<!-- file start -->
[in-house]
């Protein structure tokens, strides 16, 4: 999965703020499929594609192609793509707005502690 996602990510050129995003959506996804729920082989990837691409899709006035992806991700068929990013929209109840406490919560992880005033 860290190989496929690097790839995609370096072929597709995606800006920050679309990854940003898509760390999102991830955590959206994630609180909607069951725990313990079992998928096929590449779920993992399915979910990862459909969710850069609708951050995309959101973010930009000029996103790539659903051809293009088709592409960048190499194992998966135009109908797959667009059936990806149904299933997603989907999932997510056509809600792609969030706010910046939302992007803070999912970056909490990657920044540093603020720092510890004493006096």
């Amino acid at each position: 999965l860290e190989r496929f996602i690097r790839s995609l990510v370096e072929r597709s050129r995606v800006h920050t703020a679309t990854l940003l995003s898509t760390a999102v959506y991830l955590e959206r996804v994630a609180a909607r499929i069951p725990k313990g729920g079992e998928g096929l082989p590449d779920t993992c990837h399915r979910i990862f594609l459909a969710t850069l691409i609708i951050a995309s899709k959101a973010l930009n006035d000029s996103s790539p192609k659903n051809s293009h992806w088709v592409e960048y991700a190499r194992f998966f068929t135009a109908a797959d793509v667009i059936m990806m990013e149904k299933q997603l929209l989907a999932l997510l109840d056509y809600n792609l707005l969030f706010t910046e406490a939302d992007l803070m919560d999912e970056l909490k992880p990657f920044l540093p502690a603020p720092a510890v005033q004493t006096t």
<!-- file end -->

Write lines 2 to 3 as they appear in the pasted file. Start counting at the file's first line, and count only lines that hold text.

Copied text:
């Protein structure tokens, strides 16, 4: 999965703020499929594609192609793509707005502690 996602990510050129995003959506996804729920082989990837691409899709006035992806991700068929990013929209109840406490919560992880005033 860290190989496929690097790839995609370096072929597709995606800006920050679309990854940003898509760390999102991830955590959206994630609180909607069951725990313990079992998928096929590449779920993992399915979910990862459909969710850069609708951050995309959101973010930009000029996103790539659903051809293009088709592409960048190499194992998966135009109908797959667009059936990806149904299933997603989907999932997510056509809600792609969030706010910046939302992007803070999912970056909490990657920044540093603020720092510890004493006096």
């Amino acid at each position: 999965l860290e190989r496929f996602i690097r790839s995609l990510v370096e072929r597709s050129r995606v800006h920050t703020a679309t990854l940003l995003s898509t760390a999102v959506y991830l955590e959206r996804v994630a609180a909607r499929i069951p725990k313990g729920g079992e998928g096929l082989p590449d779920t993992c990837h399915r979910i990862f594609l459909a969710t850069l691409i609708i951050a995309s899709k959101a973010l930009n006035d000029s996103s790539p192609k659903n051809s293009h992806w088709v592409e960048y991700a190499r194992f998966f068929t135009a109908a797959d793509v667009i059936m990806m990013e149904k299933q997603l929209l989907a999932l997510l109840d056509y809600n792609l707005l969030f706010t910046e406490a939302d992007l803070m919560d999912e970056l909490k992880p990657f920044l540093p502690a603020p720092a510890v005033q004493t006096t």